I really felt like I needed to move my writing to the next level. Also, I needed a reason to put my writing first. My kids are 5, 4 & 4 and we're leaving for China in about a month to adopt a 12 year old who doesn't speak a word of English. Plus, I have Crohn's disease which rears its ugly head at the worst times. Add to that the therapy and general craziness of dealing with our daughter, Grace, who is autistic & developmentally delayed and the expectation from my employer that I actually work now and then, and something had to give. For the past several years that something was writing. If I let anything slide, it was writing. I kept figuring there would be time later. But the thing is, there wasn't. There was always something else to do, someone else needing my time.

So when the college I graduated from started an M.A. program in English, I talked it over with my husband and signed up. On the one hand, it has added to the craziness of my life. I still have my job. I still have all of the kids. And unfortunately, signing up for an M.A. program is not the cure for Crohn's. At first, it seemed like I just added more work to my already busy life. But it was work I enjoyed doing. I was with other people like me. People who get excited over libraries and understand the value of spending a Saturday afternoon at the bookstore. It fed my soul. Something I haven't done too long.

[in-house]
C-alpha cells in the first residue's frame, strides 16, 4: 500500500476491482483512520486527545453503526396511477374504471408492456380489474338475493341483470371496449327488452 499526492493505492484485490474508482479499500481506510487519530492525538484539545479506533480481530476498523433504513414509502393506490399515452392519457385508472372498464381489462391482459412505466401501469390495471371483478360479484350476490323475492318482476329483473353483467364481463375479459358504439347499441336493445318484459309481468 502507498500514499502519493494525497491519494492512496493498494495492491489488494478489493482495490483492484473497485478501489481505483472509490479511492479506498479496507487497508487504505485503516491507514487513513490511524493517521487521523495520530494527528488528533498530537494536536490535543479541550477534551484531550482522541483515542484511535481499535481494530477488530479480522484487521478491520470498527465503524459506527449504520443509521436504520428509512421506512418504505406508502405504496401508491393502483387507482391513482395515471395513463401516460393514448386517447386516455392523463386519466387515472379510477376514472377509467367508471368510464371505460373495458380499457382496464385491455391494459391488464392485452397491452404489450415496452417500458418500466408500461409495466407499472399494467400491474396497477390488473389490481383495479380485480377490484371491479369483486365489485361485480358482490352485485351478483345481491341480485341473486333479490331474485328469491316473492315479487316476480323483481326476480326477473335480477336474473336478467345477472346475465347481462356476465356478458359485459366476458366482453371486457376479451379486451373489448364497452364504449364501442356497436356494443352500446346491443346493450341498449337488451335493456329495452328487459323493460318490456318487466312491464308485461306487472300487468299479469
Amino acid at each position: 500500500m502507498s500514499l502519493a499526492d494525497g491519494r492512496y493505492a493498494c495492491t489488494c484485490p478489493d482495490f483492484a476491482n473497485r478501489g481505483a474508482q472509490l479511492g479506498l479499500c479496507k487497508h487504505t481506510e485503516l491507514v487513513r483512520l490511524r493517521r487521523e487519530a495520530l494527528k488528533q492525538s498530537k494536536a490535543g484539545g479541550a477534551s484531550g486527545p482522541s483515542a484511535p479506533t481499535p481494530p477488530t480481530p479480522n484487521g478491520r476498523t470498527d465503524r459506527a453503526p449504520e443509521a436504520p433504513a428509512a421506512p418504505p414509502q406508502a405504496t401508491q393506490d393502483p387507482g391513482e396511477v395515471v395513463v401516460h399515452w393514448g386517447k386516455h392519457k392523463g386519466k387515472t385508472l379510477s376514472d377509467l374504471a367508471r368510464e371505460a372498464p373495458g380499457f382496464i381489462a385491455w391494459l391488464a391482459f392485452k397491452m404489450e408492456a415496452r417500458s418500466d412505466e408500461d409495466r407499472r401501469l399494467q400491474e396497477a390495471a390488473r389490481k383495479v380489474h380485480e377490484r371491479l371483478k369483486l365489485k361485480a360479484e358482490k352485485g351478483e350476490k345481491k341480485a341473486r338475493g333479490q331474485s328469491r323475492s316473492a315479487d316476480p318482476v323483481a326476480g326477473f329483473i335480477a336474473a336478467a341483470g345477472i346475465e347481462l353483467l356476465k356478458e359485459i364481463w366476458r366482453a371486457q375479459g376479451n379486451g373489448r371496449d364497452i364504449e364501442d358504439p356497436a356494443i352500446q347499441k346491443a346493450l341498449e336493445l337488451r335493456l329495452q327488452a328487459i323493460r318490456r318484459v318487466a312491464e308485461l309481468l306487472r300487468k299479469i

Also, it pushed me. One of the classes I took was an advanced fiction writing workshop. I had to write. A LOT. I wrote all the time. I revised all the time. And I came up with three short stories that I believe are very good. Of course, I have to give credit to my professor and the rest of the class. I lucked out and had an AMAZING professor and a GREAT group of students in class with me. The critiques I received helped me see flaws in my work that I hadn't noticed before. It made my work stronger.